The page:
Changes through the ages

As we look through the changes of industrial revolutions they all have one thing in common – the focus is always on changes to production processes. The First Industrial Revolution characterized by water and steam power to mechanise production. The Second was the introduction of electric power to create mass production. The Third used electronics and information technology to automate production. Now a Fourth Industrial Revolution is building on the Third, the digital revolution. It is characterised by the automation of technologies connected in a network interlinking all processes.

1712 – The era of Steam Engines

The steam engine was designed by Thomas Newcomen marking one of the most important and key aspect of the Industrial Revolution.

1765 – Industrial Revolution 1

1769 – Improving Efficiency

Half a century later the steam engine was significantly improved by James Watt making a more efficient steam engine. This was how combustion engines began driving the industry forward by powering the first trains, steamboats, and factories.

1870 – Industrial Revolution 2

1882 – Electricity

Commercial distribution of electricity led to a breakthrough in the supply of electricity power. To this day electric power is the most-used energy source.

1931 – Assembly Line

Henry Ford puts the first moving assembly line into operation, therefor significantly increasing production and efficiency.  Henry Ford’s organisation makes a global breakthrough in production.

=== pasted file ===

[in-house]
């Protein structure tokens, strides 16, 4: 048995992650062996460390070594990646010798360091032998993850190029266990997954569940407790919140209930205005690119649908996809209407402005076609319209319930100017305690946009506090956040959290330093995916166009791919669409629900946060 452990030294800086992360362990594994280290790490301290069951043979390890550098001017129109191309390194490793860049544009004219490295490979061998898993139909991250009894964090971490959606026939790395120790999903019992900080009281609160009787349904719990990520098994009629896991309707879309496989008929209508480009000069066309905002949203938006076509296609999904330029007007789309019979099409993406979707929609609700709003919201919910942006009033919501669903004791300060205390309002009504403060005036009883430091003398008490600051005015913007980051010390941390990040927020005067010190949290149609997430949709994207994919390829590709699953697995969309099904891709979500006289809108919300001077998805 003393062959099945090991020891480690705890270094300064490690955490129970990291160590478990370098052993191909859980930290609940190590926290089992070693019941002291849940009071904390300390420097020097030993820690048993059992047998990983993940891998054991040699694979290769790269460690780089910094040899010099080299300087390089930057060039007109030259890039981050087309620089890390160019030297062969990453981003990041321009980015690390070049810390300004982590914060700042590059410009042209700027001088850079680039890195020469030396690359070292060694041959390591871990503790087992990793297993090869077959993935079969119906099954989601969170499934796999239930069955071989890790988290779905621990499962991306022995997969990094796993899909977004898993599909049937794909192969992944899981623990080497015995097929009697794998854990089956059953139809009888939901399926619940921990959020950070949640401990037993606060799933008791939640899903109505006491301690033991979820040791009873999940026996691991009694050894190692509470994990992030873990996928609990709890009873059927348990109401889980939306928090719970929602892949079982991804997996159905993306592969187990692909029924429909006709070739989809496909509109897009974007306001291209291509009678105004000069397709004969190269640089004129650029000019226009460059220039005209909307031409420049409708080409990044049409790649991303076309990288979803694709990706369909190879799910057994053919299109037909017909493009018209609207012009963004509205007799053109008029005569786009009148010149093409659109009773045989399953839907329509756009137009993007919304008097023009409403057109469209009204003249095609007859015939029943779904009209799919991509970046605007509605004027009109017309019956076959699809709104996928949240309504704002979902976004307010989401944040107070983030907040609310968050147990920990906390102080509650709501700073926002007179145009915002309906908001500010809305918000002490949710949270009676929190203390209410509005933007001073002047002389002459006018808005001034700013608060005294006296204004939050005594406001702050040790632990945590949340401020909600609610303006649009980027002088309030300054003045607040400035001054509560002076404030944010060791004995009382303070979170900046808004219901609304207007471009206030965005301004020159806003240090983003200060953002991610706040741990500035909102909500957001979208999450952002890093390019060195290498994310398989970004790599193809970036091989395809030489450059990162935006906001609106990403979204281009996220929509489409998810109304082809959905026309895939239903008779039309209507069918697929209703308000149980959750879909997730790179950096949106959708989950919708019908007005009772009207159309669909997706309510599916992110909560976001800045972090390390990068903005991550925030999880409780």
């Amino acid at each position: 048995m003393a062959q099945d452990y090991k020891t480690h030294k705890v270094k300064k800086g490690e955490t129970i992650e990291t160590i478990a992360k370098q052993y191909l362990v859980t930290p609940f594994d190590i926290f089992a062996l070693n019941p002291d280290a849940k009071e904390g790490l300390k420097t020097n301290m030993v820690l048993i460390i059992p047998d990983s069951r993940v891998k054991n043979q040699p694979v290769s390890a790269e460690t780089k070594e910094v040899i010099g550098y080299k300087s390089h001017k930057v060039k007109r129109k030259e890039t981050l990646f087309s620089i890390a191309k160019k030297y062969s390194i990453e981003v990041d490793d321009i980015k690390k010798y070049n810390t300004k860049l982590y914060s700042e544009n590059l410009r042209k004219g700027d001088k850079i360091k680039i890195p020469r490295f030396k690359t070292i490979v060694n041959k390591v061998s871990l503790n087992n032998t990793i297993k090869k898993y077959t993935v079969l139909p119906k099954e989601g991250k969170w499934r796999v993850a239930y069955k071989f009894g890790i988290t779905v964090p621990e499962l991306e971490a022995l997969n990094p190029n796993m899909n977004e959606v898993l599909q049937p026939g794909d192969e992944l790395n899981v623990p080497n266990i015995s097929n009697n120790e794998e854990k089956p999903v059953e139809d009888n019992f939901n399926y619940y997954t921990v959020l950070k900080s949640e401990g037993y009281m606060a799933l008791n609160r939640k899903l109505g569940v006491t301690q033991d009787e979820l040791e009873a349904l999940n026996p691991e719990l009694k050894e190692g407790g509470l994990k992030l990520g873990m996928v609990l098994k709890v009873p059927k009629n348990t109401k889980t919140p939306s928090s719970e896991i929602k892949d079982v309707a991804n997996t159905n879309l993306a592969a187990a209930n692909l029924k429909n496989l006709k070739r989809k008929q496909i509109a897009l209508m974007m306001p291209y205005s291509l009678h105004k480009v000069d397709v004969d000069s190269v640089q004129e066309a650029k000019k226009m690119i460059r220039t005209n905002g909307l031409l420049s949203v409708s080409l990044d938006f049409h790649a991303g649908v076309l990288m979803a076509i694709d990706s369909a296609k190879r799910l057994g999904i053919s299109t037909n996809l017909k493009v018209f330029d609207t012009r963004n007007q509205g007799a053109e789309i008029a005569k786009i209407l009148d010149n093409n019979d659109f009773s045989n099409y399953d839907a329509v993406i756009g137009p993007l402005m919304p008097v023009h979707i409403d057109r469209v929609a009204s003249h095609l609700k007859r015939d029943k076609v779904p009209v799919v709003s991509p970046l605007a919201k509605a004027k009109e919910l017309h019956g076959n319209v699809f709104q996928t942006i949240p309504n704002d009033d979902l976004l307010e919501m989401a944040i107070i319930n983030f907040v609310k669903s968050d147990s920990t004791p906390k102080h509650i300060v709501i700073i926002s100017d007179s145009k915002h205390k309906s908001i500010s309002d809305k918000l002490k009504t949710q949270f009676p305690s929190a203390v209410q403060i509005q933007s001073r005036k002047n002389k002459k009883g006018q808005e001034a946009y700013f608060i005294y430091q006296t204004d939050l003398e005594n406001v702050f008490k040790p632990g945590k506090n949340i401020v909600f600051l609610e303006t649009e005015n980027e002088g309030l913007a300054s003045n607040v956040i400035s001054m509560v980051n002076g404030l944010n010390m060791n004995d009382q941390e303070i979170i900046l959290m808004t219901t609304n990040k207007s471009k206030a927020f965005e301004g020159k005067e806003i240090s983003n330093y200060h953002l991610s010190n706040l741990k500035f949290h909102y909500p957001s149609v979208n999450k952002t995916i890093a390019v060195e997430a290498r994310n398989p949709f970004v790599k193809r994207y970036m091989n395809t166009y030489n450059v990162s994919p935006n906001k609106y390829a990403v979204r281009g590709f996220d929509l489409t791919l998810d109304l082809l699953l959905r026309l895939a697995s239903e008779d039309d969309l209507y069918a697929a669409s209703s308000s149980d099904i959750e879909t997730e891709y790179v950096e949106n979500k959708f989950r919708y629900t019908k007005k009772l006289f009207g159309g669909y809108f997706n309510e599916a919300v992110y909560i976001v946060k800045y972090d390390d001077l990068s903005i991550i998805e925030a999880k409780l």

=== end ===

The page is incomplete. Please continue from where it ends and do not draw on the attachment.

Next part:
1945 – Robots

In 1945 development of industrial robots progressed rapidly and included the invention of the transistor in 1947. Numerical control machines were built in 1955. In 1960, the first hydraulic industrial robot was showcased and the mobile robot was created in 1968.

1969 – Industrial Revolution 3

1980’s – Computers

In 1980 it’s fair to say the pace of development really picked up and it became the era of computing.

1989 – World Wide Web

In the 1960’s and 70’s, the Internet was primarily an academic affair used mainly by universities, research institutes and, in the USA, by the military and state authorities. The birth of the World Wide Web sparked a revolution which was made available to society by the European research institute CERN.

NOW – Industrial Revolution 4

NOW! – Cyber physical Systems

The heart of Industry 4.0. Machines and tools are networked via the internet by means of fitted sensors and software.

So why the big fuss? Industrial revolutions bring change, changes in social, technological and economic areas. Just imagine, being able to get everything delivered, wherever you are. Networking supply chains becoming more efficient, with rapid growth forecast for industrial machines… all while production becomes flexible and smarter. As we move toward integrated, automated processes, we aim to achieve an error rate of 0 while providing customer-specific products and optimised processing times. The factory of the future is already in motion.

Reference:
SEW-EURODRIVE Magazine, Drive world – what’s next? Factory of the future interviews. SEW-EURODRIVE MAGAZINE published 02/2014.